• Do not use words callback, block, closure as parts of the names. Give names which describe the task the closure performs or specify the moment it is called:
// Bad
callback, comparingBlock, sortingClosure, selectionAction, beginBlock

// Good
completion, comparator, sortCriteria, didSelectItem, willBeginParsing
  • Use typealias for reused closure types.
  • For better readability use Void instead of empty braces.
// Bad
var action: () -> ()

// Good
var action: () -> Void

Lightweight Generics

  • Objective-C type declarations using lightweight generic parameterization are imported by Swift with information about the type of their contents preserved
  • Do not have space between TYPE and GENERIC

Not preferred

// Bad
NSArray <NSString *> *a

// Good
NSArray<NSString *> *a

Reused resources


  • Keep formatters in a separate file.
  • Do not use static formatters, they are not thread safe.
  • Do not create formatters in a cycle, they are heavy objects.
  • Use namespaces to group formatters.


  • Do not keep constants in a separate file.
  • Keep as little constants as possible.
  • Sets of settings keep in .plist files.


  • Give colors reasonable names.
  • Do not use word color in color names.
  • Try to keep the color palette as small as possible. Large set of used color usually caused by inconsistency in design specifications.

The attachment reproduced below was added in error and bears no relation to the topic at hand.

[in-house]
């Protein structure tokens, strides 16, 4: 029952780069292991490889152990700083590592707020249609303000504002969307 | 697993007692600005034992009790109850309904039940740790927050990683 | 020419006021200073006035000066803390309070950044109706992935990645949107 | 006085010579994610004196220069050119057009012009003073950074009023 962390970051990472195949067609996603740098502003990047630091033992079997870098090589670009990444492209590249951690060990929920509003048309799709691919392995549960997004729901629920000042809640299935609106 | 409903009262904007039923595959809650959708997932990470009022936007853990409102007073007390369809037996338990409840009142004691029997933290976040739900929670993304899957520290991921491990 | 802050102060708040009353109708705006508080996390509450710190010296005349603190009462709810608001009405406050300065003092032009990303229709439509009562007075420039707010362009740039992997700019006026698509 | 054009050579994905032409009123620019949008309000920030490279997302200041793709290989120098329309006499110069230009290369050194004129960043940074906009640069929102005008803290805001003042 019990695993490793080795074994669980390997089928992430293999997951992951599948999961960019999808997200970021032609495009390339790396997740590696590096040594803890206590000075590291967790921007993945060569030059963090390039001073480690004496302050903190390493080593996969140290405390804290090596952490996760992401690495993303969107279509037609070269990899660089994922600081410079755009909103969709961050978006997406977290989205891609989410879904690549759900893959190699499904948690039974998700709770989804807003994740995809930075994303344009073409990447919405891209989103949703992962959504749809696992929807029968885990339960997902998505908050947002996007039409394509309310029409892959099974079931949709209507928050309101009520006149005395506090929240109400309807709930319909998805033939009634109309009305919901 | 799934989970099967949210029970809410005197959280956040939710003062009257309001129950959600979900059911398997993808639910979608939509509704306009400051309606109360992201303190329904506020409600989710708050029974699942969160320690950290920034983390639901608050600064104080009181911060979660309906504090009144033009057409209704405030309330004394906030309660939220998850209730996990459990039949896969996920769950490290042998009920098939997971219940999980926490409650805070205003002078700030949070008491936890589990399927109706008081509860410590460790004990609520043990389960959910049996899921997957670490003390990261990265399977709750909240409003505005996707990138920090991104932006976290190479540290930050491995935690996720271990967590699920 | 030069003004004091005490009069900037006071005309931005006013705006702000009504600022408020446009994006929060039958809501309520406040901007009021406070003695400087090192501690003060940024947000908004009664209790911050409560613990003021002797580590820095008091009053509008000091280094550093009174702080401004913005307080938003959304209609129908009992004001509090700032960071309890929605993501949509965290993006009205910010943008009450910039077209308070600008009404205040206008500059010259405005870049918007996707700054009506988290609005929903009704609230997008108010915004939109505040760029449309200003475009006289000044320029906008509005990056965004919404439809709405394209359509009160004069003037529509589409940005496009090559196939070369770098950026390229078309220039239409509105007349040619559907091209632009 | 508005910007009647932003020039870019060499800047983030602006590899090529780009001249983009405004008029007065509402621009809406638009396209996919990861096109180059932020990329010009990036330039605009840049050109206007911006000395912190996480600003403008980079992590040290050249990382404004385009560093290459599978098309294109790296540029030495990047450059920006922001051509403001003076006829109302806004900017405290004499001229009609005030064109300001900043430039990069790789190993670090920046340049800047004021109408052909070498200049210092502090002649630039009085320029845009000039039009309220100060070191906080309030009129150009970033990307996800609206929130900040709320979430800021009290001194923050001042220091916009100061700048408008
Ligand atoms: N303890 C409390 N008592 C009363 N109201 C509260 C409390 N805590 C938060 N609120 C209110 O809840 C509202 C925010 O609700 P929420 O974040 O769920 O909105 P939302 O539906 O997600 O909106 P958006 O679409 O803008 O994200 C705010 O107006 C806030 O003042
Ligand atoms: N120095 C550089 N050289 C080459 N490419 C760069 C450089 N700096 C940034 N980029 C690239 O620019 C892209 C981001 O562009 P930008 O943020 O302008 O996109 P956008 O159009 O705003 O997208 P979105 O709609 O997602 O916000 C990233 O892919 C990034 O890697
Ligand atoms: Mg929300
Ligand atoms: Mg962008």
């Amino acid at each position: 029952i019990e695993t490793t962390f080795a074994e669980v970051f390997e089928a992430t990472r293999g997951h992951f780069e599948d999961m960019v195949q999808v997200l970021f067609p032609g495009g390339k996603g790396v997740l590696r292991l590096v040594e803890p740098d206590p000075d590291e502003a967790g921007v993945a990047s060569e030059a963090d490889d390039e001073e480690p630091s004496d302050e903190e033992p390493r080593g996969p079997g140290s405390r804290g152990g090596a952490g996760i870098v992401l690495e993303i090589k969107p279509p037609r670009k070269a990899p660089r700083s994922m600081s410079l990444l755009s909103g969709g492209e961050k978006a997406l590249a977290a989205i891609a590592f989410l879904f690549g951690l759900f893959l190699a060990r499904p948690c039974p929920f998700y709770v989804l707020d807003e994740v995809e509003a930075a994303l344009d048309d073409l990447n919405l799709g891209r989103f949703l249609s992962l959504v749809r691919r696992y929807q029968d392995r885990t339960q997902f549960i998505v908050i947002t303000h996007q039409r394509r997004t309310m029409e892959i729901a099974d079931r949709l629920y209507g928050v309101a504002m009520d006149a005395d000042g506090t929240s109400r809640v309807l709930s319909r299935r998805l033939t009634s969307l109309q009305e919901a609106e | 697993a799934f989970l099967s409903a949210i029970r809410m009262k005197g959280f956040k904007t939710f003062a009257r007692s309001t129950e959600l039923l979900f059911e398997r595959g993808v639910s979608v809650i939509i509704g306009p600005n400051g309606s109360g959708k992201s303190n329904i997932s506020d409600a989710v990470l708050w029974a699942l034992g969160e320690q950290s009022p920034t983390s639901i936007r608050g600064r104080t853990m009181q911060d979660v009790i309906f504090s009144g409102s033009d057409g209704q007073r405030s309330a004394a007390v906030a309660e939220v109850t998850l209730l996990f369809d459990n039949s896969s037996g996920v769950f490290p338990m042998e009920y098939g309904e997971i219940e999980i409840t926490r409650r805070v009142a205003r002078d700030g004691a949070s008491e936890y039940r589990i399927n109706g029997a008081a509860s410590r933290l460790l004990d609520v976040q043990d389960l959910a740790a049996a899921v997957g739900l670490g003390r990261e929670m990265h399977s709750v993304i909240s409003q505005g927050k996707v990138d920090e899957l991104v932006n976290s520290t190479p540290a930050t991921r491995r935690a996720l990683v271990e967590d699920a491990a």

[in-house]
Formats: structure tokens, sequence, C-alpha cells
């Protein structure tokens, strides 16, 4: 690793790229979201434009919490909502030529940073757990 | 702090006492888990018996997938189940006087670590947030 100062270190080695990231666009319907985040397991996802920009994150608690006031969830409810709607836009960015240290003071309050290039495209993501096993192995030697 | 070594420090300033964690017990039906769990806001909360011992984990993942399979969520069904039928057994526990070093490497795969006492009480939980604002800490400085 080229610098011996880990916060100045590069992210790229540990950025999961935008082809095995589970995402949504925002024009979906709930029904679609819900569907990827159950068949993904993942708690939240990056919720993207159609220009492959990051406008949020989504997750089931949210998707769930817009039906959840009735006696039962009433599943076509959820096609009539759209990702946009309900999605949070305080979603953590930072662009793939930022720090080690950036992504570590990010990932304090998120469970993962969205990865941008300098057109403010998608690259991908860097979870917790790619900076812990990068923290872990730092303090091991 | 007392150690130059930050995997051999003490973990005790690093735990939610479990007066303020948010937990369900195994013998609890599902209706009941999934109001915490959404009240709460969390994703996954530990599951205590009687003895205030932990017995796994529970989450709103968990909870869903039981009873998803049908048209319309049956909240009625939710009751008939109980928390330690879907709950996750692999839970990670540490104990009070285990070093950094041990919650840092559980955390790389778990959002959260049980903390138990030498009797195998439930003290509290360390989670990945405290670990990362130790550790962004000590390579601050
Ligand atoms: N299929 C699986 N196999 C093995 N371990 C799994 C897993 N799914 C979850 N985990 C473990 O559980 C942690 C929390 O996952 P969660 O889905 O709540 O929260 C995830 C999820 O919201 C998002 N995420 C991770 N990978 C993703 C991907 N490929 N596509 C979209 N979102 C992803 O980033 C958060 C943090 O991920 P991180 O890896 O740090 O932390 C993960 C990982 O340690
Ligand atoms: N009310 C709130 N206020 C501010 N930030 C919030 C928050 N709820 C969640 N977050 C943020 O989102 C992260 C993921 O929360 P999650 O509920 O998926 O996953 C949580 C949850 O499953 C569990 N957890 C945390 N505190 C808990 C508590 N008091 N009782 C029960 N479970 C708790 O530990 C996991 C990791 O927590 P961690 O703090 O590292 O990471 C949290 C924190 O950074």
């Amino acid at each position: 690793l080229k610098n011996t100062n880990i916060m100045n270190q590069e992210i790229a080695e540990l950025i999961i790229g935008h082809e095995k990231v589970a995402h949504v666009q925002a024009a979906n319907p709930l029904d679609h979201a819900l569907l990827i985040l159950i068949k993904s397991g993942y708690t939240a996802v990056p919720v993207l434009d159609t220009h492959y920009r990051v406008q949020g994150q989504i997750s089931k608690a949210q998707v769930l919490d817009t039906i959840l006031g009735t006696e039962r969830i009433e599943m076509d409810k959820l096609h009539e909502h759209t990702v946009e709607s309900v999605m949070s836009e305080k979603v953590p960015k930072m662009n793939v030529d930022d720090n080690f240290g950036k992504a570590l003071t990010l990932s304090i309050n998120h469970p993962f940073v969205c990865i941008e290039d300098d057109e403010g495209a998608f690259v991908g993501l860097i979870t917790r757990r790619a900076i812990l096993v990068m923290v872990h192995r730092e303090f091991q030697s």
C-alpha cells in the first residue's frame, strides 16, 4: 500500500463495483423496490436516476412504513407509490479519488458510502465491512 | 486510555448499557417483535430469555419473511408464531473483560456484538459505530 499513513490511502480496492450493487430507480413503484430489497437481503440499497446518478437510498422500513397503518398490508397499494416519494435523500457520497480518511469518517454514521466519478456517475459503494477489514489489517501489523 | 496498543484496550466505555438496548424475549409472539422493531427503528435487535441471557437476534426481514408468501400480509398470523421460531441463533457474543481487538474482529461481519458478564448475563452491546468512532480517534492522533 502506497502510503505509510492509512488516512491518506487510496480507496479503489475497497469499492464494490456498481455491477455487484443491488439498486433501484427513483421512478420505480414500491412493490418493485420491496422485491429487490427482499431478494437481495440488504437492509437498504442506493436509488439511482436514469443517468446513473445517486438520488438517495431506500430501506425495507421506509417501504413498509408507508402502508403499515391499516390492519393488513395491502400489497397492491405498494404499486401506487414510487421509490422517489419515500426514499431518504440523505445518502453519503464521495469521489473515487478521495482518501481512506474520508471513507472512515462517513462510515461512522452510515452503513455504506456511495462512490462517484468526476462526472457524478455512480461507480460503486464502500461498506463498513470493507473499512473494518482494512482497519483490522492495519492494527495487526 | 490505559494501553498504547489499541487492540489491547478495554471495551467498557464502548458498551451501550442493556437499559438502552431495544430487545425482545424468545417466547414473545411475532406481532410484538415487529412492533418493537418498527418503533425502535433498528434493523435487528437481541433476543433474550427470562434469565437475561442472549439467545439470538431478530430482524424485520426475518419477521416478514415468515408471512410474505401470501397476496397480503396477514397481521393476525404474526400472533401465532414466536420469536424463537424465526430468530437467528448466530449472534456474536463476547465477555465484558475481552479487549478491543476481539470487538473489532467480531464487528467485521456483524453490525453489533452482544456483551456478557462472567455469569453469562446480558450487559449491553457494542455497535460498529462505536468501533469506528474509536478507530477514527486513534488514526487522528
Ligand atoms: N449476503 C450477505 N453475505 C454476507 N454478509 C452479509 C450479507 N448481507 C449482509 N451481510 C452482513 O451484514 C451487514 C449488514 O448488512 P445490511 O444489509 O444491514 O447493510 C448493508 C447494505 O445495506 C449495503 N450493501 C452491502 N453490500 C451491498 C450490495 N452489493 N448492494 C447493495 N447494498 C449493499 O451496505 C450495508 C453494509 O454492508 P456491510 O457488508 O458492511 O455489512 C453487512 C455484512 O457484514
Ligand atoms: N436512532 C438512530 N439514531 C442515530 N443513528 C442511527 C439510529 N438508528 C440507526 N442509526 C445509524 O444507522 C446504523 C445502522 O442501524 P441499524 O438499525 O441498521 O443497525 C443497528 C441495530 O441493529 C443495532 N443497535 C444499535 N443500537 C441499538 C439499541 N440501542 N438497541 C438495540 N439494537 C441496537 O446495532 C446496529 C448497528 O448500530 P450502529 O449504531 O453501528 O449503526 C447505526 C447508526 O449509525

• Expressive names help to manage and remember reused colors.
  • Avoid giving too specific names, make names general:
// Bad
var textFieldBorder: UIColor
var veryDarkGrey: UIColor

// Good
var ashGrey: UIColor
var mandyRed: UIColor
  • Do not use #colorLiteral. Sometimes, the color is not shown properly on Xcode.
// Bad
let dingleyGreen = #colorLiteral(red: 0.398, green: 0.523, blue: 0.285, alpha: 1.0)

// Good
let dingleyGreen = UIColor(red: 0.398, green: 0.523, blue: 0.285, alpha: 1.0)


  • Do not use #imageLiteral. Sometimes, the image is not shown properly on Xcode.
// Bad
let image = #imageLiteral(resourceName: "image-name")

// Good
let image = UIImage(named: "image-name")


  • Localization is required regardless of the number of supported languages. Therefore adding an extra language won’t cause any difficulty in the future.
  • Do not use storyboard localization. Keep all strings in Localizable.strings file.